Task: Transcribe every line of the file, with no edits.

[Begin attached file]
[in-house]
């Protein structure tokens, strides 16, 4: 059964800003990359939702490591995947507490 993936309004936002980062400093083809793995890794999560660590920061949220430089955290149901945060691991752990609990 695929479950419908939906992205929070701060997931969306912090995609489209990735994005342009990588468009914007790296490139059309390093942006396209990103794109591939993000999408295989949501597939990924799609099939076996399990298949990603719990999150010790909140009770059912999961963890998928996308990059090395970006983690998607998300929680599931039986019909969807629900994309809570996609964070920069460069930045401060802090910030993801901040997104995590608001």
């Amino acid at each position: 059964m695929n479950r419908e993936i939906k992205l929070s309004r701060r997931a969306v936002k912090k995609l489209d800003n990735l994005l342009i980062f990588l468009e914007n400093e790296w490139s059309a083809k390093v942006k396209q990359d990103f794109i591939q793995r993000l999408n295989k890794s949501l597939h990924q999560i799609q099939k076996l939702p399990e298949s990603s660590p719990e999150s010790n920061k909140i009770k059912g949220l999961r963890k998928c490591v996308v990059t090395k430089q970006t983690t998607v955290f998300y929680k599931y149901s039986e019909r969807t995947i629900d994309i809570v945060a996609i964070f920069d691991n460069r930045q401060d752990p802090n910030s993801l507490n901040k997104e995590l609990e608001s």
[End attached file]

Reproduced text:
[in-house]
């Protein structure tokens, strides 16, 4: 059964800003990359939702490591995947507490 993936309004936002980062400093083809793995890794999560660590920061949220430089955290149901945060691991752990609990 695929479950419908939906992205929070701060997931969306912090995609489209990735994005342009990588468009914007790296490139059309390093942006396209990103794109591939993000999408295989949501597939990924799609099939076996399990298949990603719990999150010790909140009770059912999961963890998928996308990059090395970006983690998607998300929680599931039986019909969807629900994309809570996609964070920069460069930045401060802090910030993801901040997104995590608001």
């Amino acid at each position: 059964m695929n479950r419908e993936i939906k992205l929070s309004r701060r997931a969306v936002k912090k995609l489209d800003n990735l994005l342009i980062f990588l468009e914007n400093e790296w490139s059309a083809k390093v942006k396209q990359d990103f794109i591939q793995r993000l999408n295989k890794s949501l597939h990924q999560i799609q099939k076996l939702p399990e298949s990603s660590p719990e999150s010790n920061k909140i009770k059912g949220l999961r963890k998928c490591v996308v990059t090395k430089q970006t983690t998607v955290f998300y929680k599931y149901s039986e019909r969807t995947i629900d994309i809570v945060a996609i964070f920069d691991n460069r930045q401060d752990p802090n910030s993801l507490n901040k997104e995590l609990e608001s």